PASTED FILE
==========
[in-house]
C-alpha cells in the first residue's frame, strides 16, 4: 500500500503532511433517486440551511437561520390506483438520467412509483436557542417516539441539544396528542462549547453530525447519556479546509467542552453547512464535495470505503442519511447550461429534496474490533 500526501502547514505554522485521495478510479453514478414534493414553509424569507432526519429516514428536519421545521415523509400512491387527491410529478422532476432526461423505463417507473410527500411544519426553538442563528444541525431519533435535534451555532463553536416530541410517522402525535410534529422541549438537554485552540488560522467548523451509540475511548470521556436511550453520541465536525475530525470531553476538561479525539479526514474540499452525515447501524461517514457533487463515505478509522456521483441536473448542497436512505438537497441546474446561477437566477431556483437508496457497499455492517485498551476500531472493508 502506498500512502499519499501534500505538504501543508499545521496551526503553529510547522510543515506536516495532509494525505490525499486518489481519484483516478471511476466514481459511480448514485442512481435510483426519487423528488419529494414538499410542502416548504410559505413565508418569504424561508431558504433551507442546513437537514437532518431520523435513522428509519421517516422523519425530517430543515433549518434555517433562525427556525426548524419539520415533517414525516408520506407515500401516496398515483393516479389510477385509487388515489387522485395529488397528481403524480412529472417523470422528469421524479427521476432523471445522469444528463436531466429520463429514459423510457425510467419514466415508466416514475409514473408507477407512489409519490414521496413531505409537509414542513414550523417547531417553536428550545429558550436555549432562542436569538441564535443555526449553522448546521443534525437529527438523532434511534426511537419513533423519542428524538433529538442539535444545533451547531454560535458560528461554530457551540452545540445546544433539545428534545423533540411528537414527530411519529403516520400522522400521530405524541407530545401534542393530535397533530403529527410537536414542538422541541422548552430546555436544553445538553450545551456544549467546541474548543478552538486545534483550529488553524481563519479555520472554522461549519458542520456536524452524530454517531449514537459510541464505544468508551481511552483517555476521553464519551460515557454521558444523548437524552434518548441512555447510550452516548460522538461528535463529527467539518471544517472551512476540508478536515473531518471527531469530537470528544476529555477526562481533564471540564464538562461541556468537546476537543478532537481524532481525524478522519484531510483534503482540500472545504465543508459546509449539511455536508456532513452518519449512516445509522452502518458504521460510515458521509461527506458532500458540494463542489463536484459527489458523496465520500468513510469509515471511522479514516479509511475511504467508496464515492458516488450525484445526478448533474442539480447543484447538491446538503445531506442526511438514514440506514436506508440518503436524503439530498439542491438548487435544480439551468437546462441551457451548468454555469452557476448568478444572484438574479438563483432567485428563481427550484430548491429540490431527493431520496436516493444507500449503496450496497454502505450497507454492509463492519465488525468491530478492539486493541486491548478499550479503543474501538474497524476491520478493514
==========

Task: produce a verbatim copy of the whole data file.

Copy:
[in-house]
C-alpha cells in the first residue's frame, strides 16, 4: 500500500503532511433517486440551511437561520390506483438520467412509483436557542417516539441539544396528542462549547453530525447519556479546509467542552453547512464535495470505503442519511447550461429534496474490533 500526501502547514505554522485521495478510479453514478414534493414553509424569507432526519429516514428536519421545521415523509400512491387527491410529478422532476432526461423505463417507473410527500411544519426553538442563528444541525431519533435535534451555532463553536416530541410517522402525535410534529422541549438537554485552540488560522467548523451509540475511548470521556436511550453520541465536525475530525470531553476538561479525539479526514474540499452525515447501524461517514457533487463515505478509522456521483441536473448542497436512505438537497441546474446561477437566477431556483437508496457497499455492517485498551476500531472493508 502506498500512502499519499501534500505538504501543508499545521496551526503553529510547522510543515506536516495532509494525505490525499486518489481519484483516478471511476466514481459511480448514485442512481435510483426519487423528488419529494414538499410542502416548504410559505413565508418569504424561508431558504433551507442546513437537514437532518431520523435513522428509519421517516422523519425530517430543515433549518434555517433562525427556525426548524419539520415533517414525516408520506407515500401516496398515483393516479389510477385509487388515489387522485395529488397528481403524480412529472417523470422528469421524479427521476432523471445522469444528463436531466429520463429514459423510457425510467419514466415508466416514475409514473408507477407512489409519490414521496413531505409537509414542513414550523417547531417553536428550545429558550436555549432562542436569538441564535443555526449553522448546521443534525437529527438523532434511534426511537419513533423519542428524538433529538442539535444545533451547531454560535458560528461554530457551540452545540445546544433539545428534545423533540411528537414527530411519529403516520400522522400521530405524541407530545401534542393530535397533530403529527410537536414542538422541541422548552430546555436544553445538553450545551456544549467546541474548543478552538486545534483550529488553524481563519479555520472554522461549519458542520456536524452524530454517531449514537459510541464505544468508551481511552483517555476521553464519551460515557454521558444523548437524552434518548441512555447510550452516548460522538461528535463529527467539518471544517472551512476540508478536515473531518471527531469530537470528544476529555477526562481533564471540564464538562461541556468537546476537543478532537481524532481525524478522519484531510483534503482540500472545504465543508459546509449539511455536508456532513452518519449512516445509522452502518458504521460510515458521509461527506458532500458540494463542489463536484459527489458523496465520500468513510469509515471511522479514516479509511475511504467508496464515492458516488450525484445526478448533474442539480447543484447538491446538503445531506442526511438514514440506514436506508440518503436524503439530498439542491438548487435544480439551468437546462441551457451548468454555469452557476448568478444572484438574479438563483432567485428563481427550484430548491429540490431527493431520496436516493444507500449503496450496497454502505450497507454492509463492519465488525468491530478492539486493541486491548478499550479503543474501538474497524476491520478493514